Scientists report a growing number of email messages containing fake conference invitations. It appears that the ultimate goal for these scammers is access to personal and financial information. The emails, on first glance, appear to be legitimate invitations to relevant and important meetings or conferences. Upon closer inspection, however, people have begun to notice subtle clues that suggest the invitation may not be real. In some cases, the scammers ask for a conference fee. In more sophisticated scams, the “conference organizer” offers airfare and accommodations. Unsuspecting recipients who agree to the free offers send in their personal or financial information, such as their passport number or credit card number, to the “conference organizer.”
Scamming has become an art. The emails are designed to attract the interest of their recipients. Clues that an email may be a scam include:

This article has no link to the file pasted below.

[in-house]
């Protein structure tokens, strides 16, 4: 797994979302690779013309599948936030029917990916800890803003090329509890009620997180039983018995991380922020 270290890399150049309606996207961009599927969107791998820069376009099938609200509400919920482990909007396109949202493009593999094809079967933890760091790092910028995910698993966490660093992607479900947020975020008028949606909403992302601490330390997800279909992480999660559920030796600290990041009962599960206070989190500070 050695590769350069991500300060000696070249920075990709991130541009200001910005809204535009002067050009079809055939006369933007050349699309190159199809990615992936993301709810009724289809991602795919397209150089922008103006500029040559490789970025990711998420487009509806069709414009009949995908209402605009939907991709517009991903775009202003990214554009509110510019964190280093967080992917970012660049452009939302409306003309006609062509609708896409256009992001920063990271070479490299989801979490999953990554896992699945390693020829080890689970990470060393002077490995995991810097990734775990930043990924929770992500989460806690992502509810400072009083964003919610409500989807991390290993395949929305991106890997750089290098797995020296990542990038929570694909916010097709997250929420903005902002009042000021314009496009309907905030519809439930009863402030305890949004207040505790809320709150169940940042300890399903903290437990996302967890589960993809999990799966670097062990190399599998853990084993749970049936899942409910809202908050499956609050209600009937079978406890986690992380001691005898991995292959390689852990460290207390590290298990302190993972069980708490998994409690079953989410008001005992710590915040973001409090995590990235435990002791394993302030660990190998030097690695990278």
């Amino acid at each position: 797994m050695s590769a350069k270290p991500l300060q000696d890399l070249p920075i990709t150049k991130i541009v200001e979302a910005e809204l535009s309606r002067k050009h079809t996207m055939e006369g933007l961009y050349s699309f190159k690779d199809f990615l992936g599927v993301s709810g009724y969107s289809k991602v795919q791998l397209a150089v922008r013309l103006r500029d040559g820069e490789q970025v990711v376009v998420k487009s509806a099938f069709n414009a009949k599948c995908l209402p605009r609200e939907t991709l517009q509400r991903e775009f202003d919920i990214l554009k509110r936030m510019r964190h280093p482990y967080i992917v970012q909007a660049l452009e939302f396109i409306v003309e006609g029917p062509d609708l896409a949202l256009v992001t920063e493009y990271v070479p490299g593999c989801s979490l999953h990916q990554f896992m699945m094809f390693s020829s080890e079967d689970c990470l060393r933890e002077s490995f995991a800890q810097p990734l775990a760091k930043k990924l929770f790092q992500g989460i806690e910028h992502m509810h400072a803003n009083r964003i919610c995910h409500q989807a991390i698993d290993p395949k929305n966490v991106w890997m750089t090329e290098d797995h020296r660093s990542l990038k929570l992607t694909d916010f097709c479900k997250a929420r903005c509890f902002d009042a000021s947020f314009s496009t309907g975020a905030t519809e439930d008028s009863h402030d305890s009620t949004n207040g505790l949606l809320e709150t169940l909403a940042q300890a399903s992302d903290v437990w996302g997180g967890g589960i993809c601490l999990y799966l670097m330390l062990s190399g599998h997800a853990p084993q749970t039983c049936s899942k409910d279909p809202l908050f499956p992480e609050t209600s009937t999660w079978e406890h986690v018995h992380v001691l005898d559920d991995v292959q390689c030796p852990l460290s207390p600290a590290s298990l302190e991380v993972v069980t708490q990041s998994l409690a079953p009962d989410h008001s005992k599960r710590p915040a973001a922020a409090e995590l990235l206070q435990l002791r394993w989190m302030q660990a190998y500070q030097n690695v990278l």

- Internet URLs that are almost, but not quite, the same as legitimate institutions or organizations. In some cases, it is just the ending suffix, such as .gov or .eu, that has been changed.
- Misspelled names of scientists or professors.
- The topic of the conference has little to do with your area of expertise.
- The website features letters from “invited speakers” who confirm their participation using identical wording.
If you think the invitation may be suspect, check it out. Contact colleagues or the speakers and professors listed as presenters to see if the invitation is legitimate.
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2014 NIDA International Forum
June 13 – 16, 2014
San Juan, Puerto Rico